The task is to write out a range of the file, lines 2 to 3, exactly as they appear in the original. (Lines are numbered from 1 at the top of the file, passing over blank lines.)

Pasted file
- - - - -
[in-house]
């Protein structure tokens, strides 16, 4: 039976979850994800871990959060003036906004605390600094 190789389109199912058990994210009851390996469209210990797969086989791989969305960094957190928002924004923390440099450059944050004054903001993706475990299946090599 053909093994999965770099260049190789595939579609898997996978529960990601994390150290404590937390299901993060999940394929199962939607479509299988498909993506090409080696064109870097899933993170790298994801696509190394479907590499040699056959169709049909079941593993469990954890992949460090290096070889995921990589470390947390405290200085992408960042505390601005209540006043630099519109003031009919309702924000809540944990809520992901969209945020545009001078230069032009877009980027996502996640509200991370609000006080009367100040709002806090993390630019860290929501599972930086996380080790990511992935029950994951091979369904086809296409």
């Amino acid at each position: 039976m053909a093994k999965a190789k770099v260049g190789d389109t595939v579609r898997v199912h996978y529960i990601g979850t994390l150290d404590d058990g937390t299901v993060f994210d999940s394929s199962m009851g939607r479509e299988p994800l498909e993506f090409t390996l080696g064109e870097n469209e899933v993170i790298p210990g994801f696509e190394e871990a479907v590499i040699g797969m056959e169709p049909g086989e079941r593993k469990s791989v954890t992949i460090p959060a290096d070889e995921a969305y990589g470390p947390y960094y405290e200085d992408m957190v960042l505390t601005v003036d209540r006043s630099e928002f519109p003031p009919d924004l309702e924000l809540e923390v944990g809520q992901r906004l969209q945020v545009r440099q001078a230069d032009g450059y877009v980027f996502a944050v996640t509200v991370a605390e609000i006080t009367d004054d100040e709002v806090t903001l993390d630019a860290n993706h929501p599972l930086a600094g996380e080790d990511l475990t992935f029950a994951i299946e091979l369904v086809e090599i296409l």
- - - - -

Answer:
């Protein structure tokens, strides 16, 4: 039976979850994800871990959060003036906004605390600094 190789389109199912058990994210009851390996469209210990797969086989791989969305960094957190928002924004923390440099450059944050004054903001993706475990299946090599 053909093994999965770099260049190789595939579609898997996978529960990601994390150290404590937390299901993060999940394929199962939607479509299988498909993506090409080696064109870097899933993170790298994801696509190394479907590499040699056959169709049909079941593993469990954890992949460090290096070889995921990589470390947390405290200085992408960042505390601005209540006043630099519109003031009919309702924000809540944990809520992901969209945020545009001078230069032009877009980027996502996640509200991370609000006080009367100040709002806090993390630019860290929501599972930086996380080790990511992935029950994951091979369904086809296409």
């Amino acid at each position: 039976m053909a093994k999965a190789k770099v260049g190789d389109t595939v579609r898997v199912h996978y529960i990601g979850t994390l150290d404590d058990g937390t299901v993060f994210d999940s394929s199962m009851g939607r479509e299988p994800l498909e993506f090409t390996l080696g064109e870097n469209e899933v993170i790298p210990g994801f696509e190394e871990a479907v590499i040699g797969m056959e169709p049909g086989e079941r593993k469990s791989v954890t992949i460090p959060a290096d070889e995921a969305y990589g470390p947390y960094y405290e200085d992408m957190v960042l505390t601005v003036d209540r006043s630099e928002f519109p003031p009919d924004l309702e924000l809540e923390v944990g809520q992901r906004l969209q945020v545009r440099q001078a230069d032009g450059y877009v980027f996502a944050v996640t509200v991370a605390e609000i006080t009367d004054d100040e709002v806090t903001l993390d630019a860290n993706h929501p599972l930086a600094g996380e080790d990511l475990t992935f029950a994951i299946e091979l369904v086809e090599i296409l």